“Hi. I’m pretty sure I’m bisexual and I’m uncertain about who to come out to first, or if I should even do it at all. Some of my friends have come out to their best friend or their family first, but I don’t really know what to do. I have people I trust and I know that they wouldn’t ostracize me for it, but I’m just scared of them thinking about me differently. People say to take my time and that I’ll know when I’m ready to tell people about it. How will I even be able to tell if I’m ready or not? What do you think I should do?”

Coming out can be scary as hell. On the other hand, one of the good things about it is that you (ideally) have complete control over the situation. In other words, you get to decide what you want to say and who to say it to.

I’m going to start this off with something about myself, and then segue into some advice, if that’s alright with you. To put it simply, I questioned my own sexuality in the past. And guess what? Nothing changed — well, nothing except me developing a greater understanding of myself. Regardless, I’m still me, and I’m still the person that my loved ones know me to be. Many of my friends have also dealt with the same issue that you’re dealing with right now.

All of these experiences have led me to the realization that no matter your sexuality, your personality is not required to be based around it. It is just a part of you, just like your academic interests and your music taste (although it’s arguably more profound than these examples). The same goes with gender identity. These things don’t have to define us if we don’t want them to. So, as long as you are comfortable with how you perceive yourself, then nothing else matters in this situation. If you’re not, then give yourself some more time to think about it and process it more. It also may or may not help to try to talk to someone about it when you do.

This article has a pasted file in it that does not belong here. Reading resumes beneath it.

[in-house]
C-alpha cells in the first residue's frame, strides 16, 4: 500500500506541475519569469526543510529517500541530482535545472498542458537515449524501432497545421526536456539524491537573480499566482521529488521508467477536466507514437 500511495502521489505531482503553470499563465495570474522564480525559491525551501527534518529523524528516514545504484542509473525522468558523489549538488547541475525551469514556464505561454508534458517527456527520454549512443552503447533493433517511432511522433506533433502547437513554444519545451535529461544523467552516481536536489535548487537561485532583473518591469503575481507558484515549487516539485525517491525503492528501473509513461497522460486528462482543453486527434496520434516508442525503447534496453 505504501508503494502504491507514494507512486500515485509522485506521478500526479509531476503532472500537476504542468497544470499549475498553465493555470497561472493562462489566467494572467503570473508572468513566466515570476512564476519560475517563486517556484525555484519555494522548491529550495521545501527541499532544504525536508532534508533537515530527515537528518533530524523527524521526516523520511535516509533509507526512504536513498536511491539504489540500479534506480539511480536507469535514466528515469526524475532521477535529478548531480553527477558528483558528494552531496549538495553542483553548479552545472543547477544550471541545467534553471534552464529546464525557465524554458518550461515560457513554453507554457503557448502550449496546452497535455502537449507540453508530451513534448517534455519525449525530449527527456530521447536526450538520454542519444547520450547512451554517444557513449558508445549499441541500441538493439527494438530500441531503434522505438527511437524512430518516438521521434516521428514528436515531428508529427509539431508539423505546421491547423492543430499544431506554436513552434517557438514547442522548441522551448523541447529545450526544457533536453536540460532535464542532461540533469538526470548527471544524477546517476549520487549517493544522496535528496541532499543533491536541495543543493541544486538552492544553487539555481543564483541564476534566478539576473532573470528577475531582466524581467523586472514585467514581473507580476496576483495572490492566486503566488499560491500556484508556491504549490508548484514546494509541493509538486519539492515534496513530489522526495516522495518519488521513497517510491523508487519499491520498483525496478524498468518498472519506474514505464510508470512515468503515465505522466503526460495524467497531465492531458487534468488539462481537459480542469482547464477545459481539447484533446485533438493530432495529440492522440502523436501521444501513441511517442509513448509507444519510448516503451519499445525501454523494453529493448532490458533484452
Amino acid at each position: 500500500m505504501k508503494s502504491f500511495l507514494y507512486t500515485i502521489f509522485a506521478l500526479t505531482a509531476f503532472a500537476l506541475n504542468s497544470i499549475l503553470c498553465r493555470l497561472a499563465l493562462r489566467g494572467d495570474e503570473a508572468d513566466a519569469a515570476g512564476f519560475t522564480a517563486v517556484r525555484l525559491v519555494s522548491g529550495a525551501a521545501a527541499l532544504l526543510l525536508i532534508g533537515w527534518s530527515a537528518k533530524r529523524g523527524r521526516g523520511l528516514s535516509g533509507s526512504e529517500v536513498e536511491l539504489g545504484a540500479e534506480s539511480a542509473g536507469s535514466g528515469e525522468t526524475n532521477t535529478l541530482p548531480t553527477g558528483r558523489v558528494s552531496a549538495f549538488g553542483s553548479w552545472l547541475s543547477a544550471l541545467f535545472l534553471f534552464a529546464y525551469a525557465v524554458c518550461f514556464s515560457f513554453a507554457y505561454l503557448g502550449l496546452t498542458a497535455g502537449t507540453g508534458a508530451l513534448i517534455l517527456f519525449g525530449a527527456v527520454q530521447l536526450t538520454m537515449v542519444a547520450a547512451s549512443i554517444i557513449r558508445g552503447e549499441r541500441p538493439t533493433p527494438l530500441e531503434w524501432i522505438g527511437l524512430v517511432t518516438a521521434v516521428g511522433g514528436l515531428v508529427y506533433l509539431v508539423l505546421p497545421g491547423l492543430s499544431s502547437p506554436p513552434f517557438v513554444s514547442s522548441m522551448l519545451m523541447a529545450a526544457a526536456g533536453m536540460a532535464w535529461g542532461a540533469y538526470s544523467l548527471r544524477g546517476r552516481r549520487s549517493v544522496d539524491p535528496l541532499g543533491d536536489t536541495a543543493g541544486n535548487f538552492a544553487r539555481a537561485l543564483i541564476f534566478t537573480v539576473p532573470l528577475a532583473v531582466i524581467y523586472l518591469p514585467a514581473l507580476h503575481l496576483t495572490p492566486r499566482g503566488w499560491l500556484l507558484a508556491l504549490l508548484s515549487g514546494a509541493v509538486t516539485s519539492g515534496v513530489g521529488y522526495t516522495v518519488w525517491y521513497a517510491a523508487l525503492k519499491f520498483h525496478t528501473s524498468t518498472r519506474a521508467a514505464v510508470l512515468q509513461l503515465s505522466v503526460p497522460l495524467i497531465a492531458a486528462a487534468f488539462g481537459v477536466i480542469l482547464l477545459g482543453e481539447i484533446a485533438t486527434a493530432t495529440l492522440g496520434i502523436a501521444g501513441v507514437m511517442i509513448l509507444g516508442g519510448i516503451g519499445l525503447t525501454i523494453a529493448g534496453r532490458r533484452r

Additionally, you don’t necessarily have to come out to anyone. You can easily just keep it to yourself and move on with your life if you’d rather do that instead. There’s nothing wrong with doing that. On the other hand, some people use coming out as a way to process their situation further and to make it feel real. Others may come out because they don’t want to feel like they are hiding something from their loved ones. It’s all based on what you are comfortable with. But, it’s your call. What’s the first feeling that comes to mind when you think about coming out? Fear? Relief? Dread? Happiness?

In any case, the most important thing is to understand and process what being bisexual means to you. Not everyone who is bisexual experiences it the same way: I know some people who are more attracted to a particular gender, some who share their attraction equally amongst multiple genders, and some whose attraction fluctuates depending on the day! Human sexuality is fascinating.

Once you’re able to figure that stuff out, you’ll know what to do. But again, please be patient with yourself. It won’t do you any good to beat yourself up for not knowing what to do.

 Here’s some really helpful information and tips from the Trevor Project about coming out and bisexuality. I’d highly suggest looking at them if you would like a more professional viewpoint.

– Riley.

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